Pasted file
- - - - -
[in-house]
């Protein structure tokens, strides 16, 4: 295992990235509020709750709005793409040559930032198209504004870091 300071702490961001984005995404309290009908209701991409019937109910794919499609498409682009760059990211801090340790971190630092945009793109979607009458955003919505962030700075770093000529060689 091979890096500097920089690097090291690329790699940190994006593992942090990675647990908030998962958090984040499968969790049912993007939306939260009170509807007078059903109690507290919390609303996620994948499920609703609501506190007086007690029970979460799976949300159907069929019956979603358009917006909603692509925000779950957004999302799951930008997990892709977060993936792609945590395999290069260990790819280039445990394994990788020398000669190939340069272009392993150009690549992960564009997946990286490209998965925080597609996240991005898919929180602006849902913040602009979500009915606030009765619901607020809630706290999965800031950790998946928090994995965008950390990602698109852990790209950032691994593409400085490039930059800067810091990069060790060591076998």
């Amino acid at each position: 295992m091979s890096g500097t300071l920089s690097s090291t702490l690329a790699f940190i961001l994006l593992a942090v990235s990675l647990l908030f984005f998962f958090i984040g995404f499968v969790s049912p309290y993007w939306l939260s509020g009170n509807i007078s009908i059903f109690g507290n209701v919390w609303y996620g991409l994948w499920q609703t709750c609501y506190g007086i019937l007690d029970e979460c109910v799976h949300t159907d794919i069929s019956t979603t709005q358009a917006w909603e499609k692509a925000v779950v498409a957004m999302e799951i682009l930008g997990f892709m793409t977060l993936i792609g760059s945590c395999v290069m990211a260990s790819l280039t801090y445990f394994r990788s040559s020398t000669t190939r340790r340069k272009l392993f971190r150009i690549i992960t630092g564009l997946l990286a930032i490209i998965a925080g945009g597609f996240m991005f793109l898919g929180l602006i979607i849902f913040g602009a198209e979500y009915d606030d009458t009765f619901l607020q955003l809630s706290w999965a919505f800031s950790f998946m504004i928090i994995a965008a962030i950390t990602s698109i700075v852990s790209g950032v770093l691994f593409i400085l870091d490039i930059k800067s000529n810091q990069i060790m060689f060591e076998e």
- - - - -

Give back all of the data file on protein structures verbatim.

[in-house]
């Protein structure tokens, strides 16, 4: 295992990235509020709750709005793409040559930032198209504004870091 300071702490961001984005995404309290009908209701991409019937109910794919499609498409682009760059990211801090340790971190630092945009793109979607009458955003919505962030700075770093000529060689 091979890096500097920089690097090291690329790699940190994006593992942090990675647990908030998962958090984040499968969790049912993007939306939260009170509807007078059903109690507290919390609303996620994948499920609703609501506190007086007690029970979460799976949300159907069929019956979603358009917006909603692509925000779950957004999302799951930008997990892709977060993936792609945590395999290069260990790819280039445990394994990788020398000669190939340069272009392993150009690549992960564009997946990286490209998965925080597609996240991005898919929180602006849902913040602009979500009915606030009765619901607020809630706290999965800031950790998946928090994995965008950390990602698109852990790209950032691994593409400085490039930059800067810091990069060790060591076998």
């Amino acid at each position: 295992m091979s890096g500097t300071l920089s690097s090291t702490l690329a790699f940190i961001l994006l593992a942090v990235s990675l647990l908030f984005f998962f958090i984040g995404f499968v969790s049912p309290y993007w939306l939260s509020g009170n509807i007078s009908i059903f109690g507290n209701v919390w609303y996620g991409l994948w499920q609703t709750c609501y506190g007086i019937l007690d029970e979460c109910v799976h949300t159907d794919i069929s019956t979603t709005q358009a917006w909603e499609k692509a925000v779950v498409a957004m999302e799951i682009l930008g997990f892709m793409t977060l993936i792609g760059s945590c395999v290069m990211a260990s790819l280039t801090y445990f394994r990788s040559s020398t000669t190939r340790r340069k272009l392993f971190r150009i690549i992960t630092g564009l997946l990286a930032i490209i998965a925080g945009g597609f996240m991005f793109l898919g929180l602006i979607i849902f913040g602009a198209e979500y009915d606030d009458t009765f619901l607020q955003l809630s706290w999965a919505f800031s950790f998946m504004i928090i994995a965008a962030i950390t990602s698109i700075v852990s790209g950032v770093l691994f593409i400085l870091d490039i930059k800067s000529n810091q990069i060790m060689f060591e076998e």